We can't wait for help from the state by the Plain Talk The numbers in Gov. Rounds� budget look so appealing. At first.
Print out his plans for the state�s K-12 education formula funding increase, and one sheet shows that he�s proposing a statutory 2 percent formula increase, which totals $2 million, a .6 percent increase in declining enrollment funds, which total $2.2 million, a .3 percent increase in additional state aid of $1.3 million, and a special education formula increase of $500,000.
In big, bold letters, it is announced that this totals $6 million.
It�s a tricky message written in those bold letters. It appears to be some grand announcement, a much awaited for assurance from Pierre that all of our worries about school funding are finally over.
Six million dollars used to be big bucks. Twenty-five years ago, it was a fortune.
Today, people pulling into gas stations wouldn�t waste their time trying to win that much money playing Powerball. It is, by today�s standards, a paltry sum.
A crisis is looming in our public education system. We talked about it last spring. It�s time to talk some more.
Our K-12 enrollment has taken a slide in recent years. It peaked at 1,428 in FY98, and then began to drop. In FY2003, enrollment settled at 1,344.
The general state aid allocation to the Vermillion district has grown significantly in that time frame � from $1,765,937 in FY97, to $2,854,199 in FY2003.
So why is the school district suffering fiscal problems?
The only reason that general state aid allocations to school districts have increased in recent years is because the state had to make those increases. And they�re still inadequate.
A cash-strapped Vermillion School District hasn�t been able to put a brake on spending as it provides its students with all of the required classes and programs they need for success.
Total general fund expenditures were $5.6 million in FY97 in the district. They�ve grown every year since. In FY2003, they totaled nearly $6.6 million.
In 1990, a South Dakota student could graduate from high school with 16 credits. This year, a senior must complete 22 credits.
The list of classes required by the state board of education continues to grow. Students hoping to attend a South Dakotas university must also meet additional requirements in math and science set by the South Dakota Board of Regents.
University, college and technical school admission requirements are growing more and more stringent.
We won�t even begin to talk about No Child Left Behind. It�s sufficient to say it appears to be a lofty federal program complete with many legitimate goals but lacking in one key area � funding.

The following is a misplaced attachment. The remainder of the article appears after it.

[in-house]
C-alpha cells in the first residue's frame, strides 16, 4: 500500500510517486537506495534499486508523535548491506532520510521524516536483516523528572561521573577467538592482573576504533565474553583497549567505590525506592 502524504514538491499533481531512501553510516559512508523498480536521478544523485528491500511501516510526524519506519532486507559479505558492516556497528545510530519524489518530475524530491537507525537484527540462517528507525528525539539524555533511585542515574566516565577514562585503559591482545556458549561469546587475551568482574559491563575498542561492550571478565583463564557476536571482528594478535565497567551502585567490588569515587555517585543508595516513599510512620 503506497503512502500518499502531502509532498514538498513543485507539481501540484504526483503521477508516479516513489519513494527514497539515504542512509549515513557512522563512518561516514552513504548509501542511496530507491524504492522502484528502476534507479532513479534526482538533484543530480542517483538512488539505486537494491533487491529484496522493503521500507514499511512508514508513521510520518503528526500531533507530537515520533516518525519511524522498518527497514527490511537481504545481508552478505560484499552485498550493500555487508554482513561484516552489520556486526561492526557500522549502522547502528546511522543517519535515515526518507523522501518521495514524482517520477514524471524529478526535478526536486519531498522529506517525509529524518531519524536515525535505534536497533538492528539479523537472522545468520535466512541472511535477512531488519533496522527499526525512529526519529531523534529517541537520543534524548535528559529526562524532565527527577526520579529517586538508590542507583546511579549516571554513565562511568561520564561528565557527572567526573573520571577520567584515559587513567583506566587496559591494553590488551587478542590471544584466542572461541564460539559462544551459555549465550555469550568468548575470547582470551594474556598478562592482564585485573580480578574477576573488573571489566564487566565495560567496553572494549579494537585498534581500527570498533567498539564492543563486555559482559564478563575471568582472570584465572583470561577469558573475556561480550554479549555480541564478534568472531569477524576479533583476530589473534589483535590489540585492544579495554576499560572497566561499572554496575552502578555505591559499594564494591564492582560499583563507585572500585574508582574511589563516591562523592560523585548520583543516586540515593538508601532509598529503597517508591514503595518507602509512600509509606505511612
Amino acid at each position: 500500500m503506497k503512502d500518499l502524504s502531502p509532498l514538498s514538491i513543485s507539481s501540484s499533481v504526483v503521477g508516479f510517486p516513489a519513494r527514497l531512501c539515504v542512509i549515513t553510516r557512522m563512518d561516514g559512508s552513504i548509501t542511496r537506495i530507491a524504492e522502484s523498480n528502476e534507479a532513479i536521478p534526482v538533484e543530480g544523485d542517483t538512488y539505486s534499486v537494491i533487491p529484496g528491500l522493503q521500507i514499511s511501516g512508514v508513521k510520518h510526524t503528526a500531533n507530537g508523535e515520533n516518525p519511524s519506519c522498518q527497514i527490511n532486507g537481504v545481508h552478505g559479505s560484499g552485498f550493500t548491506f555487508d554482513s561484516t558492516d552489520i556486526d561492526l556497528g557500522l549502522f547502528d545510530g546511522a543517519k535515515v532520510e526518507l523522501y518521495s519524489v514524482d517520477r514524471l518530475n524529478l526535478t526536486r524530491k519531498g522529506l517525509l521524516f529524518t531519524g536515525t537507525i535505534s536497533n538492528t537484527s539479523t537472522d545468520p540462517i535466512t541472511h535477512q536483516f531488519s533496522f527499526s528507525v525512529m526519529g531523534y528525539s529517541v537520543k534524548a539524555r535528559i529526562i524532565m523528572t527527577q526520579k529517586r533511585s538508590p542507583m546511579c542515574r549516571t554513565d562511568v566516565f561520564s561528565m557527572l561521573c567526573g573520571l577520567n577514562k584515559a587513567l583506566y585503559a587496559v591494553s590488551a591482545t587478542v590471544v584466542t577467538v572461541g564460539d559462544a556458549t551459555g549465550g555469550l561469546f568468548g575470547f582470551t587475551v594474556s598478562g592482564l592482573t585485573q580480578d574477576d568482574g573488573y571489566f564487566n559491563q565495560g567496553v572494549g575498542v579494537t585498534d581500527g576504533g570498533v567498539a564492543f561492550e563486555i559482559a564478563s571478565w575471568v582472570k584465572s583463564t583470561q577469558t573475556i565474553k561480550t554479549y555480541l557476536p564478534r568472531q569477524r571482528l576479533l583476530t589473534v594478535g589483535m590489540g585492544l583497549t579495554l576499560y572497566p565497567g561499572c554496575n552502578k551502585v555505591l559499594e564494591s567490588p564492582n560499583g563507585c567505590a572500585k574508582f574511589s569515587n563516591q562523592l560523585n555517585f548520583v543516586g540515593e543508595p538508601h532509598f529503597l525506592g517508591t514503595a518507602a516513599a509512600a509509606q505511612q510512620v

How have we reacted to all of these changes in local education?
While our school system is facing a growing number of financial challenges, we aren�t stepping up to meet them.
Our �local effort,� calculated annually to help derive the amount of state aid to the Vermillion District, has gone down, not up.
Our local effort was just over $3 million in FY97. It has declined every year since, and took one of its biggest drops a couple years ago.
It was at $2.57 million in FY 2001. In FY2002, it fell to $2.39 million, and climbed slightly in FY2003 to $2.44 million.
We have pitched in big bucks in a more indirect way. The school board has been forced to spend down the district�s general fund reserves � its �rainy day fund,� so to speak.
The reserve totaled approximately $2.5 million in FY97, and grew to $2.6 million in FY99. In FY2003, there was only $910,000 left in that fund.
Our rainy day fund is just about gone. State aid isn�t increasing at an adequate rate to keep the district�s general fund in the black for long.
What happens next is, sadly, out of the school board�s hands. They are forced to find ways to balance the district�s budget. Sure, they�ll continue to find ways to save; they�ll spend down the reserve and cut more staff.
Eventually, however, the only solution may rest with all of us. Eventually it will be time to boost our local effort by considering an opt-out of the property tax freeze.
It�s an idea that has been rejected twice by citizens in the school district in the last eight years.
It�s time for people to begin thinking of the consequences, however, of ignoring the district�s financial plight.
The Vermillion Plain Talk editorials reflect the opinion of Plain Talk editor David Lias. You may contact him at firstname.lastname@example.org